"Well . . . I liked the swirls in this one and the pattern of the holes on that one."
"Mmmmmmm . . ."
"Sue, it's okay to keep them if you like them. Besides, they're really small. I can just put them in with the jewelry."
Driving over, visions of of macro-packing danced in my mind. Kitchen, bedroom, bathroom, living room, linen closets, tchotchkes, wall hangings—anything and everything that wouldn't be needed between now and the not so distant moving day. I bounded into their little rental house, greeted the dog and Sue, shouted hey to Sue's daughter-in-law busy out on the back porch, stashed my stuff, and took a good look around.
Ah, hell. They're not there yet.
Take it down a notch.
Sue's daughter, Beth, wanders downstairs doing her best to look well enough to help.
"Not as bad as yesterday."
Yesterday she'd only gotten up to pee.
"Have you decided on a cleaning company for the new place?"
"I'm going to do that today."
We would come back to this discussion a couple more times between her trips back upstairs to rest. The outcome would never change. I wanted to take the list, choose a company that would use green products, and get the cleaning scheduled. Relinquishing control of this decision was something she couldn't do. As much as I wanted to do this for her, I couldn't ask her to let it go. She needed to believe she could do it.
"I noticed a list with my name on it. Where do you want me to start?"
"It started out as a list for you but then I switched to writing things down so I wouldn't forget them."
"Where should I start?"
"These boxes and baskets are for Mom to go through to decide if stuff is for the yard sale, going into storage, or for the new place."
I grab a box, haul it in from the porch, and Sue begins to give me individual items instructing me where each is going.
I start to toss it and am stopped by Beth's voice.
"No. Free stuff for the yard sale."
"It's one shoe lace. Are you serious?"
"Someone might need it. If it doesn't go, we'll throw it away then."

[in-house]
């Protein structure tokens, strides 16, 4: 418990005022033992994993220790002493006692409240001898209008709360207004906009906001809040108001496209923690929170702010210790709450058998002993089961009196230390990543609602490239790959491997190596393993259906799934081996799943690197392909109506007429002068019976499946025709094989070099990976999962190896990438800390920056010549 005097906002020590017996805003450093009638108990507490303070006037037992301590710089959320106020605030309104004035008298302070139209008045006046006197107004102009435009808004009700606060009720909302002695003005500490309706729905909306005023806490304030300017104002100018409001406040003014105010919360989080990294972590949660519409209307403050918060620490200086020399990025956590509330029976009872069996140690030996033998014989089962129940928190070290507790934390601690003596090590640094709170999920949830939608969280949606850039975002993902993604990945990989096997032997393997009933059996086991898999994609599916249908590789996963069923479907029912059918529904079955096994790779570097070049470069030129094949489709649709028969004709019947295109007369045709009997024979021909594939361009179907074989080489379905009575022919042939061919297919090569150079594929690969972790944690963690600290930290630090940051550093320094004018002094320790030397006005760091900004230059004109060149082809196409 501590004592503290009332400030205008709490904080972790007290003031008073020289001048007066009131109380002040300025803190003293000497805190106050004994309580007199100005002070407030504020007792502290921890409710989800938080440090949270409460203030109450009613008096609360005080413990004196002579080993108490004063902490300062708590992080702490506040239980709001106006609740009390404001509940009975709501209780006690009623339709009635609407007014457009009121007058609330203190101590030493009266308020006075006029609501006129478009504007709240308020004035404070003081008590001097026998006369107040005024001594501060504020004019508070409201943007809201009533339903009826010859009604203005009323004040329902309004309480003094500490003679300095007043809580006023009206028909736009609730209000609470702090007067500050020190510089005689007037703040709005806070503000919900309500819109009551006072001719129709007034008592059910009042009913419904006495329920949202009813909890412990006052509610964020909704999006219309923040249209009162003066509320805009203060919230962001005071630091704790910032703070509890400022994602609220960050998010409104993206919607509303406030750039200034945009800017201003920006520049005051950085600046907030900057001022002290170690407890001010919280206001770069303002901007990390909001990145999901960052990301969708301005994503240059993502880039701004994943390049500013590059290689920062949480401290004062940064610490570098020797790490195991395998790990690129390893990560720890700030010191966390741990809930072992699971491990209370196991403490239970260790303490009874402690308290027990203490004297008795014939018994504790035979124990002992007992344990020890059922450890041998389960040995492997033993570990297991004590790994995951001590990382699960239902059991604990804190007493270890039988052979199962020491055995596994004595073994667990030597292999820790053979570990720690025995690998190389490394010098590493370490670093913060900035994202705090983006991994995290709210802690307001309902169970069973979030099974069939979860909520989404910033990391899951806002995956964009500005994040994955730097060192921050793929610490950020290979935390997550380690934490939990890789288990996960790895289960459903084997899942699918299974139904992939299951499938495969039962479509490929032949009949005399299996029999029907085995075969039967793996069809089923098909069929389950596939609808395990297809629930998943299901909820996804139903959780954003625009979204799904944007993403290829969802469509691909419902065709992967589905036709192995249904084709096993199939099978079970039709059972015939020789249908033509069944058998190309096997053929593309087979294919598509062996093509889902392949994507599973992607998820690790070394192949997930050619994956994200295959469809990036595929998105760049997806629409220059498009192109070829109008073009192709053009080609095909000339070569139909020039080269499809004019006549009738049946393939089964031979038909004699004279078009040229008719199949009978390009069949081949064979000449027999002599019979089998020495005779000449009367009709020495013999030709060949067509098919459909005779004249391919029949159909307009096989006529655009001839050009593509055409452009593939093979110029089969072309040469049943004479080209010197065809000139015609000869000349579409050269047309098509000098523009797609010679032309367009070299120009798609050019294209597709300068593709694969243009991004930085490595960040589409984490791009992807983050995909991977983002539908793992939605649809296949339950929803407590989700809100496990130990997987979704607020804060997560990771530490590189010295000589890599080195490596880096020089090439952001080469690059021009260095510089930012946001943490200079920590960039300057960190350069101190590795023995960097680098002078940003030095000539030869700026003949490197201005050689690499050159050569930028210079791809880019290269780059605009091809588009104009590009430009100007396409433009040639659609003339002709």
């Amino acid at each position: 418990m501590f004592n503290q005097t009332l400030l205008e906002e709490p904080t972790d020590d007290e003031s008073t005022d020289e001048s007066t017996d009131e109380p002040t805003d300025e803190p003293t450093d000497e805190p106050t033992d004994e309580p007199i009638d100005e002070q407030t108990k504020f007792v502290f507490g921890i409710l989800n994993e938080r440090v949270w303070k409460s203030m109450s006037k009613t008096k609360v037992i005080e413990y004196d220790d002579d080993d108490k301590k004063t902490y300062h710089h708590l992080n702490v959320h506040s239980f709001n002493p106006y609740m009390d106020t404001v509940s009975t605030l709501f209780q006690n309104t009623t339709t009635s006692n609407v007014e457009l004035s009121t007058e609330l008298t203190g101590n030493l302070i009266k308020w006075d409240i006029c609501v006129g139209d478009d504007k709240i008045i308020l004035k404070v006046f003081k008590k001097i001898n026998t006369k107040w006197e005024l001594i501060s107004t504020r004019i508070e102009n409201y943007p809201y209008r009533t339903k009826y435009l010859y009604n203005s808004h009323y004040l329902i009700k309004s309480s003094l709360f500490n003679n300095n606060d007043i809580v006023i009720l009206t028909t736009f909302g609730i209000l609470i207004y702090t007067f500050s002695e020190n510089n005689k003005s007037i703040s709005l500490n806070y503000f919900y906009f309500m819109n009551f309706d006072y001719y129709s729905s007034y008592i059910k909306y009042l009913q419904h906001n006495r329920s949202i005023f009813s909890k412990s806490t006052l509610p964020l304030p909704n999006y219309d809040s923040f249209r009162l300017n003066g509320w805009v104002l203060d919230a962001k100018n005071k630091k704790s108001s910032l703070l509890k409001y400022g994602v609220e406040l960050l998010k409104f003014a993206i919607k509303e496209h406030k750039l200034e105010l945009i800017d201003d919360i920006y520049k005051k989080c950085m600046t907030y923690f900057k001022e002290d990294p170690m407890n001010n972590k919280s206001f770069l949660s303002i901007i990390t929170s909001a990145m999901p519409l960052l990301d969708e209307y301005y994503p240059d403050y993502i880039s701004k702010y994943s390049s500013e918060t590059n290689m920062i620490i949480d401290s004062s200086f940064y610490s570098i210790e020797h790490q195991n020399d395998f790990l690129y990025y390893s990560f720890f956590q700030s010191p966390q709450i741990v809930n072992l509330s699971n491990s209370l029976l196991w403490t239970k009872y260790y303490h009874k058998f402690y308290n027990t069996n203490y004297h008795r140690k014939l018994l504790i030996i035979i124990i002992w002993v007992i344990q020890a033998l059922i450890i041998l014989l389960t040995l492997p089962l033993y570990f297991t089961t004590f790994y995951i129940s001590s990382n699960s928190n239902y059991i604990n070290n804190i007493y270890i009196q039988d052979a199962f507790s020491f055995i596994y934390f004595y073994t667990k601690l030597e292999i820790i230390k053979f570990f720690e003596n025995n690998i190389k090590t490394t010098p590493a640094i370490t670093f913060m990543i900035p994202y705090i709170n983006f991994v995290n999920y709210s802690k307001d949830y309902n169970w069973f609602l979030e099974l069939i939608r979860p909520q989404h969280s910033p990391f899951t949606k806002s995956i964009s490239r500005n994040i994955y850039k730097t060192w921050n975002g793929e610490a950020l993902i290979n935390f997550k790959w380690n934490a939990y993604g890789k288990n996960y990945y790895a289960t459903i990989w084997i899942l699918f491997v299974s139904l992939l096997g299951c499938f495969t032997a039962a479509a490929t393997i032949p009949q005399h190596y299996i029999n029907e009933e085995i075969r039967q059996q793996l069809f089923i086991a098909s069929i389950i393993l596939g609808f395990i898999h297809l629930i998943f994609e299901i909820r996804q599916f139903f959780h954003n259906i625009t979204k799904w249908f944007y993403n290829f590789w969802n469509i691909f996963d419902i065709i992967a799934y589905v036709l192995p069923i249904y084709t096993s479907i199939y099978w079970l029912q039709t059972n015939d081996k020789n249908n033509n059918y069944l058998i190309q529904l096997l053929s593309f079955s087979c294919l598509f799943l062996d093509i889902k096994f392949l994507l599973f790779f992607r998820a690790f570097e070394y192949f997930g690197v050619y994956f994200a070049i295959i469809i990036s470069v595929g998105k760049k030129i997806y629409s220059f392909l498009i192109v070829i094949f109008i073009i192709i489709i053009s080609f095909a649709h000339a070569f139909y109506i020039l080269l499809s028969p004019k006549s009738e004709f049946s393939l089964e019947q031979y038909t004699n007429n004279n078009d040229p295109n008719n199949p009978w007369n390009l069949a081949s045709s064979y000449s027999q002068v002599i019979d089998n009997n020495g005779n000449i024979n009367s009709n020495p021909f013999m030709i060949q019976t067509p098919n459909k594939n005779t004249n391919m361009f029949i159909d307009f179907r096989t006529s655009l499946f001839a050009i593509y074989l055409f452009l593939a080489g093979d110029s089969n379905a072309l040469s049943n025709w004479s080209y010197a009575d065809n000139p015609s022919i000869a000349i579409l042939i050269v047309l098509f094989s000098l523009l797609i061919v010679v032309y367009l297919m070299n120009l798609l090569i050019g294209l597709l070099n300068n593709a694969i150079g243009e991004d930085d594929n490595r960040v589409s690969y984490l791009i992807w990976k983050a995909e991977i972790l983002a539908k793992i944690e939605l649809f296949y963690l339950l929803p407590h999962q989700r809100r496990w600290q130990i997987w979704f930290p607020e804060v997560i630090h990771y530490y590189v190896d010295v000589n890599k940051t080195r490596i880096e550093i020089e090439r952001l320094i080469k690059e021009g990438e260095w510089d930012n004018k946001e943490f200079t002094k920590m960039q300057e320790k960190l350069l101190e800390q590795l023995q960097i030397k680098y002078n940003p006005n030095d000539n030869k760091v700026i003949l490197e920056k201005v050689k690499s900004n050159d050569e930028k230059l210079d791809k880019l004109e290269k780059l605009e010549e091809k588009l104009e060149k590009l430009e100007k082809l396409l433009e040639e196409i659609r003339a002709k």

Sue is 74; Beth is 47. Their bodies have both turned traitor making it necessary for them to move to a one-story home. Sue has lived in this little house for over 12 years since her divorce. She doesn't want to move. Her landholder has made sure every inch of the property, inside and out, is well-maintained year-round. Those responsibilities will now fall to her again. Her bigger concern is her great-granddaughters. This is the only stable home they've ever known. They are heart-broken that this won't be the place they come to anymore; she is worried sick about them. The reality is she can't get upstairs any more—she hasn't slept in her own bedroom for close to two years.
Almost three years ago Beth flew back east for a funeral and was never well enough to fly home. Her west coast friends packed and shipped her belongings for her. Many of those boxes are still sitting unopened and unexplored in her brother's barn. She is eager to move off the busy roadway into a quiet neighborhood so her light and sound sensitivity will abate. She's looking forward to finally having space to unpack all her possessions and surround herself with her treasures. She needs a space she can finally call home again.
"How about these Christmas ornaments, Sue?"
"My mother's artwork."
"Do you still want to keep them?"
"I don't need . . . oh, better hold onto them. Beth will want them."
For five hours I pick up piece after piece of minutiae, listen to its history, then move it into its designated box or bag. When Sue and Beth are done in, I make my way around the room giving and receiving hugs.
"Thank you sooooooooo much. You have no idea how helpful this has been."
"You're welcome. I'll call to let you know when I can come back next week."
I leave feeling as though I haven't begun to be helpful. So few boxes were actually fully packed, closed, and labeled. So much more is left to be done in a very short period of time. I feel I've somehow failed them. During the hour it takes to drive home, I turn these thoughts over in my head until I realize I didn't fail them. If I failed anyone, I failed myself.
I made a mistake by going into the situation with a vision of what I believed the outcome of a day of packing should look like. More importantly I forgot these women aren't much different from me. Unforeseen circumstances have forced them to ask for more help than they ever thought they'd need. To a woman, each of us finds this excruciatingly difficult.
*Sue & Beth are pseudonyms to protect the anonymity of these women.